ESFJ’s often find themselves in the role of team leaders. You’ll often find them checking in with their people, encouraging them, motivating them, and upholding group morale. They create personal loyalty through their continual action of finding out what their people need and being sure they get it. They are often at their best in settings where they coordinate action so everyone “is singing off the same song sheet.”
Mary Tyler Moore (1936 – ), an ESFJ type, is an American actress, primarily known for her roles in television sitcoms such as the Mary Tyler Moore Show and the Dick Van Dyke Show, in the 1960’s and 1970’s. As an ESFJ type personality, her upbeat personal style, along with comic moments of self-doubt (which is often a part of the ESFJ personality), make her an American favorite personality.
One of our favorite examples of an ESFJ was a national sales VP from one of our client organizations. He tirelessly called each person on his large sales force each week to make sure they had what they needed.
ESFJ’s abhor disorganization and the failure to follow procedures and to plan. Disorganization is closer to a moral failure than a mistake. Every record must be clear and properly filed. Each detail must have been completed. ESFJ’s excel where there are standard operating procedures that individuals must carry out.
Among the types, ESFJ’s may be the greatest team people. They create a sense of team in which people feel personally vested in achieving their objectives and finishing on time. ESFJ’s highly value organization, precision and order and feel great stress in disorganization and chaos.
They can associate disorganization or missing detail with a person “who just doesn’t care enough” about the team to maintain order and good organization.
ESFJ’s value stability and harmony in groups and will strive mightily to maintain a congenial and harmonious workplace. They are very concerned about the needs of their group and strive to fulfill those needs.
While they don’t seek conflict or “pick fights,” they will engage in conflict, if that is needed to achieve the goal or protect the team.
Martha Stewart is one of the best known “brands” in America. A successful ESFJ type personality, she has had a career as a stockbroker and publisher and a homemaking diva. She has been resilient after her legal problems.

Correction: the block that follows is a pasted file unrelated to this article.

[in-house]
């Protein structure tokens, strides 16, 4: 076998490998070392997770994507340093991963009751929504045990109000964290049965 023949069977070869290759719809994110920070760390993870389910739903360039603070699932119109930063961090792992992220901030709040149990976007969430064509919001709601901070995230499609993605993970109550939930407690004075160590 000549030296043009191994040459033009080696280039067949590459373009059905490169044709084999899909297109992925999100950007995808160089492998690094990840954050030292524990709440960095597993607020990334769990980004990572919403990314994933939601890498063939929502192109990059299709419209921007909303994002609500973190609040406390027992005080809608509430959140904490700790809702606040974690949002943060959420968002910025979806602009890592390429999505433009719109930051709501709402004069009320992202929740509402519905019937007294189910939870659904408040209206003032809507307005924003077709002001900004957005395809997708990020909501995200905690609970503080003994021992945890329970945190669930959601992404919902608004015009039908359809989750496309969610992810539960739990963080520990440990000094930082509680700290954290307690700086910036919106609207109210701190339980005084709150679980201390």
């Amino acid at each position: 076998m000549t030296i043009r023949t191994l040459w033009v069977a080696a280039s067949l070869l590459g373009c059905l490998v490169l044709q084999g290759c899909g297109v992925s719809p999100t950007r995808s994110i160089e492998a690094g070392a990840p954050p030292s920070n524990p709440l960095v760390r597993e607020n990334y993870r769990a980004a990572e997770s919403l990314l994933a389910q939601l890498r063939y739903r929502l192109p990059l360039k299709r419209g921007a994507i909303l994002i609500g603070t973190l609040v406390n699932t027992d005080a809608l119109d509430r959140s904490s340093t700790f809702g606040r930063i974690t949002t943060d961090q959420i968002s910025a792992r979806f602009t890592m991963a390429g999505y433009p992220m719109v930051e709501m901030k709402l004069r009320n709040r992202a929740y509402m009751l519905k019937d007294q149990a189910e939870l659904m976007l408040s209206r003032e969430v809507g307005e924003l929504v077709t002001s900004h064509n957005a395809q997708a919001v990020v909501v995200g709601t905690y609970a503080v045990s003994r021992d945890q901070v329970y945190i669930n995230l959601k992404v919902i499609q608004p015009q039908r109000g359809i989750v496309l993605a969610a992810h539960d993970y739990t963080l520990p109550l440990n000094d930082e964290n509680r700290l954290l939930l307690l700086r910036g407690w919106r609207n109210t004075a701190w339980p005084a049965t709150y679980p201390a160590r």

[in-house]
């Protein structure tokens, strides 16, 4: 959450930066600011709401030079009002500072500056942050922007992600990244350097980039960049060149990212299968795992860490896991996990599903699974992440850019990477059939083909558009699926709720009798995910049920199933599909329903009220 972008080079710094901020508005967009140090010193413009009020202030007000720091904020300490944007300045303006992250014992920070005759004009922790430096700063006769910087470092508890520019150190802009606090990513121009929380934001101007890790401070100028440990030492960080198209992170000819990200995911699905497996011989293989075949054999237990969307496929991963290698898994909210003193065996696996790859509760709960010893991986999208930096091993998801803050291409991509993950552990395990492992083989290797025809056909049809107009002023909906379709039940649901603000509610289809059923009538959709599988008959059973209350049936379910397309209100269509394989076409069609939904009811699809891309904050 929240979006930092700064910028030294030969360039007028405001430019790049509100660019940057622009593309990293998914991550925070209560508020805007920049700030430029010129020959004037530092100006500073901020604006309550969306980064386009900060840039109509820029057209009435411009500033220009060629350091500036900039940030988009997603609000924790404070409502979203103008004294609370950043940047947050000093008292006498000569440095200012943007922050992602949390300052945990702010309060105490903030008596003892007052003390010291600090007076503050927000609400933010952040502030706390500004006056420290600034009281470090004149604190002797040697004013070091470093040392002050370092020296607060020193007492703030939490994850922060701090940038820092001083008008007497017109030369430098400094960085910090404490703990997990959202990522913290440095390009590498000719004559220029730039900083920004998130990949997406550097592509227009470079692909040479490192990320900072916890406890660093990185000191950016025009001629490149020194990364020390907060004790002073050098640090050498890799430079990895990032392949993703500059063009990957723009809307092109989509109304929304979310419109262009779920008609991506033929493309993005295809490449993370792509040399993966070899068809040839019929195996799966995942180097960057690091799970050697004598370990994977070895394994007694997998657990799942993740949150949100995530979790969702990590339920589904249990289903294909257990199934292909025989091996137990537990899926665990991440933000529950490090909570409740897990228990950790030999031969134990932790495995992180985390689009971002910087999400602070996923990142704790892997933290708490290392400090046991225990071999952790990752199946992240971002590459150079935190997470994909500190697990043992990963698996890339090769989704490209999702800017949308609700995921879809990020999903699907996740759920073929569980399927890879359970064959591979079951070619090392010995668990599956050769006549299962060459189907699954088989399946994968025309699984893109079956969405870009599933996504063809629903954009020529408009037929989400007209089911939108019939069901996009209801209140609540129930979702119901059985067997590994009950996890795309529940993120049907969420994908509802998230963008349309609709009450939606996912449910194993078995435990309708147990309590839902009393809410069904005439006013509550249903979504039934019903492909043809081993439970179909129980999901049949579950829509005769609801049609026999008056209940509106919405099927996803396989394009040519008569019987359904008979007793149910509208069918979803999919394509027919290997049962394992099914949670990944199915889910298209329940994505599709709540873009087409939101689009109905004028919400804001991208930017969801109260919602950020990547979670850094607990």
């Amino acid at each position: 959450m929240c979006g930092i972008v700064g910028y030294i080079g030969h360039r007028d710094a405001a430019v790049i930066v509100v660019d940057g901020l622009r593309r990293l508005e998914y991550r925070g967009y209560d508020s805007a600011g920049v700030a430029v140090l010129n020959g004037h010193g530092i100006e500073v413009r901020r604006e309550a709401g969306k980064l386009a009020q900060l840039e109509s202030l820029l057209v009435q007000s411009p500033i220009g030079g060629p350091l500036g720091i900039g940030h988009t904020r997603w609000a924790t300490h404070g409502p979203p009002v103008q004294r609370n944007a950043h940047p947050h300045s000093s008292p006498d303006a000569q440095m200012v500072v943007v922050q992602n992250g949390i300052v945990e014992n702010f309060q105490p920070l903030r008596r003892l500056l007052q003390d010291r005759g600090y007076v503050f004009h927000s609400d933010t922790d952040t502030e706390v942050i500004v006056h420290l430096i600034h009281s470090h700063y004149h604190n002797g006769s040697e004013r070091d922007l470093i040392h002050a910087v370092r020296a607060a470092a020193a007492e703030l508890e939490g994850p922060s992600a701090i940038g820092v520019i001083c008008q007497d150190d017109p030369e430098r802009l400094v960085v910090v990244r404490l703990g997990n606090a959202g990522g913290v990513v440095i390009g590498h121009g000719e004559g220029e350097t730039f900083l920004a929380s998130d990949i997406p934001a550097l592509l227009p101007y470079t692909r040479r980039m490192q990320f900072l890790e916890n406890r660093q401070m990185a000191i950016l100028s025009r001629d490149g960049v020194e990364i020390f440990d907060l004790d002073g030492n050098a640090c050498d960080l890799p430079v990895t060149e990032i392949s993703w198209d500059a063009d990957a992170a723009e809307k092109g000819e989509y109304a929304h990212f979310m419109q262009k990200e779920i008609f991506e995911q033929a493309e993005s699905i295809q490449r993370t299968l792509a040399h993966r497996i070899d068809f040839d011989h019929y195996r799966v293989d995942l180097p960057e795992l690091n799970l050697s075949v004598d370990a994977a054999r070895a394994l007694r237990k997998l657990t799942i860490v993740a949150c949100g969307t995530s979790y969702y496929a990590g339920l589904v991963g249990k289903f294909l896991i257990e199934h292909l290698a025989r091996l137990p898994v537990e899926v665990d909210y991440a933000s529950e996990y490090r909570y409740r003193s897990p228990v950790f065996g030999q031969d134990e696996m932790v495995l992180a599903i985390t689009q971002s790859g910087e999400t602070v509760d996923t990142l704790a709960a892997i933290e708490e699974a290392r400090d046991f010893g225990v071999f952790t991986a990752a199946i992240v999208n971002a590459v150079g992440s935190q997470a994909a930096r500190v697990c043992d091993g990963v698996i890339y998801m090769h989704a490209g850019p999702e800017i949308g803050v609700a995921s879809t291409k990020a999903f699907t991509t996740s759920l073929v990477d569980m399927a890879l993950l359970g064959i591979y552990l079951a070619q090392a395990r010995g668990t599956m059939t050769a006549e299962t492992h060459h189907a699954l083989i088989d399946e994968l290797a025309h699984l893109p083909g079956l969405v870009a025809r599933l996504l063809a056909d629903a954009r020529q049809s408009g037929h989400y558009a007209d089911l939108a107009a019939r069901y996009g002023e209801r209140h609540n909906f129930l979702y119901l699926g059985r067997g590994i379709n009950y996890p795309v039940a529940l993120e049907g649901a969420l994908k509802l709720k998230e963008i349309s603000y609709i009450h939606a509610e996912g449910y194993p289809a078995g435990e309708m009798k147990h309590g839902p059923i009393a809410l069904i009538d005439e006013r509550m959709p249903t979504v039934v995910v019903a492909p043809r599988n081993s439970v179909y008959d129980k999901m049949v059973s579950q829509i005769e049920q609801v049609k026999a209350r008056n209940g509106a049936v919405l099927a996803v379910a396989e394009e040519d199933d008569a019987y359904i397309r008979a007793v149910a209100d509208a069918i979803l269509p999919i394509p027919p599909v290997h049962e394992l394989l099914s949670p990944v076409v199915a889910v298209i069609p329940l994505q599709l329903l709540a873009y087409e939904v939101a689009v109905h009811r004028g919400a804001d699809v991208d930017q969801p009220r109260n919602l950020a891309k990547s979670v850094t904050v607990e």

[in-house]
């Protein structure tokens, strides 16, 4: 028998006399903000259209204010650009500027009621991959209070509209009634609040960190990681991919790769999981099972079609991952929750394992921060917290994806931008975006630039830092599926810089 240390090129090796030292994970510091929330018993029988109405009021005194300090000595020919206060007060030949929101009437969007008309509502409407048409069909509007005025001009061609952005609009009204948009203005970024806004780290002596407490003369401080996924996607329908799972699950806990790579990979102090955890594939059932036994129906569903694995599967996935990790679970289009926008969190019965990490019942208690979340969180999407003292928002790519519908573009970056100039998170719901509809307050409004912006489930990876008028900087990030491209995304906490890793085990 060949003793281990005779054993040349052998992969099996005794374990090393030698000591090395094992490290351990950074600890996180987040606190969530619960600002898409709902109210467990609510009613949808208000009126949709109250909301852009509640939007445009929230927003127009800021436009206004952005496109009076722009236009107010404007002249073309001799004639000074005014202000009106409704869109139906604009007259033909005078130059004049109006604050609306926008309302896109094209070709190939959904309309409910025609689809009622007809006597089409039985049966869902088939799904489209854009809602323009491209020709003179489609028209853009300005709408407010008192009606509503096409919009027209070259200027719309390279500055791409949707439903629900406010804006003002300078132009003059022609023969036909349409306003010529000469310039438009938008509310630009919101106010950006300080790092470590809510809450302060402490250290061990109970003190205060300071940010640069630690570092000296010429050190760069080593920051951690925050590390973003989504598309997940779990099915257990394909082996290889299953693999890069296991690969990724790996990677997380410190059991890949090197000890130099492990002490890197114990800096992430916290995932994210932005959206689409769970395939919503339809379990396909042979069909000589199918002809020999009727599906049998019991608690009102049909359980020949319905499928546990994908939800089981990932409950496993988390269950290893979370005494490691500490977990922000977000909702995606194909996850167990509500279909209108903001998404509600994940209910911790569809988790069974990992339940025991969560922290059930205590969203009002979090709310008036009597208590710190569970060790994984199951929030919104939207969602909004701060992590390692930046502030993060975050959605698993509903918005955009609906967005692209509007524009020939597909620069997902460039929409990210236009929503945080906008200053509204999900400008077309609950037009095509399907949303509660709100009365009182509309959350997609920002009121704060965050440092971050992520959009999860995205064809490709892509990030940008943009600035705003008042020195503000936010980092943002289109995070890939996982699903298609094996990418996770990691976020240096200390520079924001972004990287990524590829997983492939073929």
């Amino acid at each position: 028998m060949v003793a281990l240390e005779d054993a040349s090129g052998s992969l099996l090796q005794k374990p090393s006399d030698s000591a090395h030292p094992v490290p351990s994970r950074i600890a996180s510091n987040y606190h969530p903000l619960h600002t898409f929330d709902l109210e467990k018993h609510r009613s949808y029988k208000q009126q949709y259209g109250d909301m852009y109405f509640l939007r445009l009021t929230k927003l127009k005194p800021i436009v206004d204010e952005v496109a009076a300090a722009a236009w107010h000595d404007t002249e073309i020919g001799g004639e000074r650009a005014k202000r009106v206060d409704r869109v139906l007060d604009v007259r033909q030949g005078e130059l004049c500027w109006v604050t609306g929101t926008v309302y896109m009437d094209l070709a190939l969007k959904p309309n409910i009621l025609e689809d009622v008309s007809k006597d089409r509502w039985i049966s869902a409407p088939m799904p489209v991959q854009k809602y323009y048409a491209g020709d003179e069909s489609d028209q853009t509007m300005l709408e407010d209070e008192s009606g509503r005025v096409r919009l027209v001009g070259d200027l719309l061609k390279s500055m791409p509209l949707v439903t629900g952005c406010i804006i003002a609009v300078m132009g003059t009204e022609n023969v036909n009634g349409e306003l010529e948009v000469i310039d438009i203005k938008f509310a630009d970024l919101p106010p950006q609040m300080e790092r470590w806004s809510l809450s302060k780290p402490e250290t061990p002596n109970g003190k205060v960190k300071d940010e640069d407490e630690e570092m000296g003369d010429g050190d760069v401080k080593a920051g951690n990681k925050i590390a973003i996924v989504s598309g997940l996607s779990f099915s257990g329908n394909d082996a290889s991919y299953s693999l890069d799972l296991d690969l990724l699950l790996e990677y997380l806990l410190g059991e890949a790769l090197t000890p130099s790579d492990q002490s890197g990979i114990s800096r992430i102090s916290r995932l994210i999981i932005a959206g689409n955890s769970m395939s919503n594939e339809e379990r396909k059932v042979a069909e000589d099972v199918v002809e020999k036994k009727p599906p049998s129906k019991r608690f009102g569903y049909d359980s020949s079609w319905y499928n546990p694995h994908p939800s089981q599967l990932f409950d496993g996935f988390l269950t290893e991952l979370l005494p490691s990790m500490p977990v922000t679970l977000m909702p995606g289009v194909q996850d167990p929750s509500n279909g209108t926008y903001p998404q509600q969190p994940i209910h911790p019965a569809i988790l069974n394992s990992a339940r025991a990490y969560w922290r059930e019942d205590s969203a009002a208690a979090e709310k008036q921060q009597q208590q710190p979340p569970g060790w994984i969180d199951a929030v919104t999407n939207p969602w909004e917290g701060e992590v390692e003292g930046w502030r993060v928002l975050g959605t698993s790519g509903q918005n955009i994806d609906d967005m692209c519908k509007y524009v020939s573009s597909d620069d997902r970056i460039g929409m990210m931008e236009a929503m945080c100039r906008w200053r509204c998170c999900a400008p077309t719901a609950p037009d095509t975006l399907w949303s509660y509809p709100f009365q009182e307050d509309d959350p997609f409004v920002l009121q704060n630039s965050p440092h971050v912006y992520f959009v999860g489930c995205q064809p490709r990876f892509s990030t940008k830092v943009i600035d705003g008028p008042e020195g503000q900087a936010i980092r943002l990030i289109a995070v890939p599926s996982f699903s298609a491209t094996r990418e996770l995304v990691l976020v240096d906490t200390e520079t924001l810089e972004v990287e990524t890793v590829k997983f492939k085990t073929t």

ESFJ’s are energized by working with members of their team on present issues. They often dislike working on abstract ideas, theory, strategy or analysis. They prefer to follow procedures that have produced results for groups in the past. They will monitor processes to the smallest detail and expect those who work for them to attend to those details and have their work in order.
ESFJ’s value harmony and strong personal relationships, often bonding the team in a significant way. They can sometimes see things as too “black and white” and can be well served to ally with types that are comfortable with greater ambiguity. ESFJ’s rely on their strong base of experience, but at times the tried and true methods will lead to disaster. In those cases, the ESFJ may well choose to ally with types who improvise.
There need to ally with those who are more improvisational and experiential in their problem solving and who are more oriented toward reengineering processes. The ESFJ is then often a logical choice to manage the people and maintain stable processes.
ESFJ’s are highly sociable and typically enjoy a large circle of friends. They are usually devoted spouses or life partners and highly involved parents. They will dedicate themselves to the good order of the home and never see doing too much as a sacrifice. They will see that their children are taken care of and scrupulously educated.
ESFJ’s have the remarkable ability to manage and guide teams. They are highly organized and see disorganization as a personal failure, although they are often patient and are skilled at picking up the pieces for things that didn’t get done. They are perfectionists and tend to be accurate and competent. They are good at nudging those who haven’t completed their tasks, and make sure than people on the team have what they need.
ESFJ’s tend to gravitate towards situations where they have a great deal of structure. They work best with a clear guide and mandate to what they do. Faced with unclear instructions and poor connection with management they can shut down or act out. ESFJ’s dislike conflict to the point of avoiding it at all costs. Sometimes they fail to articulate what they need if they believe it will generate conflict.
12.3%, or 12 in 100.
Team leaders, Corporate Trainers, Sales Management
Santa Fe, New Mexico
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